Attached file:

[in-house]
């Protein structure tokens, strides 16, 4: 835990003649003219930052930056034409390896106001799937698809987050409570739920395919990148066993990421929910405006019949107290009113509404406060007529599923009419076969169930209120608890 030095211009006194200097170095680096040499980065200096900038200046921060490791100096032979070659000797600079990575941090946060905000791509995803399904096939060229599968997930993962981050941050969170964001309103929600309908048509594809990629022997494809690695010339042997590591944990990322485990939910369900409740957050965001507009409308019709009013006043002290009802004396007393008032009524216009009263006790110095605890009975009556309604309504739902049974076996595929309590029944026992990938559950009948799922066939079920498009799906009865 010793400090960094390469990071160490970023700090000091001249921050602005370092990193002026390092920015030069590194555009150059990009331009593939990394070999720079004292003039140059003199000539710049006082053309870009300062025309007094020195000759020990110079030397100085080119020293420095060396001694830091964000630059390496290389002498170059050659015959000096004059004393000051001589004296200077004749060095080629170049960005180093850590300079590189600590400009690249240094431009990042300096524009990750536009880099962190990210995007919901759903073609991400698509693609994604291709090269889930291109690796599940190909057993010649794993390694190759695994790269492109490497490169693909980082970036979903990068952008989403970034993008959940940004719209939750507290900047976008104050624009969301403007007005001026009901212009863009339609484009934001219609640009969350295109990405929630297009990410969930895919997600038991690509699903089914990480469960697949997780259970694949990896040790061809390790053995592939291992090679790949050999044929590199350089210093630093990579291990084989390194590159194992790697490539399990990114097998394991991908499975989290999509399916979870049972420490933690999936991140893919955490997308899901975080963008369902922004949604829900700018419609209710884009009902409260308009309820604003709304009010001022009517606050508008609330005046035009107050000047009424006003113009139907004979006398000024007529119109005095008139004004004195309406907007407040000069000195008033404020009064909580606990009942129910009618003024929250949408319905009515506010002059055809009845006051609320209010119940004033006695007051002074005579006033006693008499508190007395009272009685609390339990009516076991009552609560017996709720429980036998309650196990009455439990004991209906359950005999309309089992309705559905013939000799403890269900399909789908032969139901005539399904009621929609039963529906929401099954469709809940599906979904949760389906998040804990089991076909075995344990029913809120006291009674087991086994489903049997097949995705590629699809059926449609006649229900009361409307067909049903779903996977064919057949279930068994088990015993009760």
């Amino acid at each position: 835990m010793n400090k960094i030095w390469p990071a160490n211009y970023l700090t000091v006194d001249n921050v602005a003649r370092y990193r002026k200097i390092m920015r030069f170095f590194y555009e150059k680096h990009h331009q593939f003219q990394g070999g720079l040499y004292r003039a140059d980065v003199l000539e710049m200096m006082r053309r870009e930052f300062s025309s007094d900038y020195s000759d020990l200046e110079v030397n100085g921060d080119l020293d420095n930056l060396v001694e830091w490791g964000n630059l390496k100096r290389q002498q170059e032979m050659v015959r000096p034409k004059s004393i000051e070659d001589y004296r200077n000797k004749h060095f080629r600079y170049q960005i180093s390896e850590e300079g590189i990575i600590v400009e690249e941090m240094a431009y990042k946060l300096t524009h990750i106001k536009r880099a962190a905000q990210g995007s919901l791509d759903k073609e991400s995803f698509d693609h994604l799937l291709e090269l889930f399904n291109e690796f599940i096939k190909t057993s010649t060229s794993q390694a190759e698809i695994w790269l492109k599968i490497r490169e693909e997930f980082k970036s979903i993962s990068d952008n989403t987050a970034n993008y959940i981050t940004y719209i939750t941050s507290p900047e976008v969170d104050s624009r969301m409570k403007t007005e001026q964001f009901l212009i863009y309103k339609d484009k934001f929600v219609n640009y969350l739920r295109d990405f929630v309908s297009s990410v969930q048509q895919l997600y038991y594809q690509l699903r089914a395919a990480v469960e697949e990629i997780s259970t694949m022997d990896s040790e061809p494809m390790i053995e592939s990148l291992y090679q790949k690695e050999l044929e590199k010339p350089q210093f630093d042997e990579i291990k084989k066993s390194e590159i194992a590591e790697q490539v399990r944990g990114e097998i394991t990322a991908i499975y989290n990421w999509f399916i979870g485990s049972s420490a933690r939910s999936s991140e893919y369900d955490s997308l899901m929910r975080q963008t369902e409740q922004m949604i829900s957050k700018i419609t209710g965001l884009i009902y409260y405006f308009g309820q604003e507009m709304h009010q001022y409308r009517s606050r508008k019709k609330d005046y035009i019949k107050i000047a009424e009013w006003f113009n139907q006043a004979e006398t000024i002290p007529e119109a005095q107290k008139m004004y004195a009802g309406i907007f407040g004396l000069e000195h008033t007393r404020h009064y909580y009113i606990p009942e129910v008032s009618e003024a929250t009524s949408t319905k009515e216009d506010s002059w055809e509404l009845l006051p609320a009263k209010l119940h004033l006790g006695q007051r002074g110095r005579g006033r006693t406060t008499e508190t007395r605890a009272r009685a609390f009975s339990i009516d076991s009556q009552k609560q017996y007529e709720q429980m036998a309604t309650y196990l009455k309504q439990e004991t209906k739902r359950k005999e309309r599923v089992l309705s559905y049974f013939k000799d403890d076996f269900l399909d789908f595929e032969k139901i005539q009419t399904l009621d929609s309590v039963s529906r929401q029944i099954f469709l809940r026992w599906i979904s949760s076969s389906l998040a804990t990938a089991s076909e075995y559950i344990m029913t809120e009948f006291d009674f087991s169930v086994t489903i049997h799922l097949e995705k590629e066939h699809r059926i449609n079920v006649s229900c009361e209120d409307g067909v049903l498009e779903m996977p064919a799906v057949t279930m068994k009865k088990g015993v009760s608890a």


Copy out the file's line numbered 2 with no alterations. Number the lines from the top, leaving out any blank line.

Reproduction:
């Protein structure tokens, strides 16, 4: 835990003649003219930052930056034409390896106001799937698809987050409570739920395919990148066993990421929910405006019949107290009113509404406060007529599923009419076969169930209120608890 030095211009006194200097170095680096040499980065200096900038200046921060490791100096032979070659000797600079990575941090946060905000791509995803399904096939060229599968997930993962981050941050969170964001309103929600309908048509594809990629022997494809690695010339042997590591944990990322485990939910369900409740957050965001507009409308019709009013006043002290009802004396007393008032009524216009009263006790110095605890009975009556309604309504739902049974076996595929309590029944026992990938559950009948799922066939079920498009799906009865 010793400090960094390469990071160490970023700090000091001249921050602005370092990193002026390092920015030069590194555009150059990009331009593939990394070999720079004292003039140059003199000539710049006082053309870009300062025309007094020195000759020990110079030397100085080119020293420095060396001694830091964000630059390496290389002498170059050659015959000096004059004393000051001589004296200077004749060095080629170049960005180093850590300079590189600590400009690249240094431009990042300096524009990750536009880099962190990210995007919901759903073609991400698509693609994604291709090269889930291109690796599940190909057993010649794993390694190759695994790269492109490497490169693909980082970036979903990068952008989403970034993008959940940004719209939750507290900047976008104050624009969301403007007005001026009901212009863009339609484009934001219609640009969350295109990405929630297009990410969930895919997600038991690509699903089914990480469960697949997780259970694949990896040790061809390790053995592939291992090679790949050999044929590199350089210093630093990579291990084989390194590159194992790697490539399990990114097998394991991908499975989290999509399916979870049972420490933690999936991140893919955490997308899901975080963008369902922004949604829900700018419609209710884009009902409260308009309820604003709304009010001022009517606050508008609330005046035009107050000047009424006003113009139907004979006398000024007529119109005095008139004004004195309406907007407040000069000195008033404020009064909580606990009942129910009618003024929250949408319905009515506010002059055809009845006051609320209010119940004033006695007051002074005579006033006693008499508190007395009272009685609390339990009516076991009552609560017996709720429980036998309650196990009455439990004991209906359950005999309309089992309705559905013939000799403890269900399909789908032969139901005539399904009621929609039963529906929401099954469709809940599906979904949760389906998040804990089991076909075995344990029913809120006291009674087991086994489903049997097949995705590629699809059926449609006649229900009361409307067909049903779903996977064919057949279930068994088990015993009760």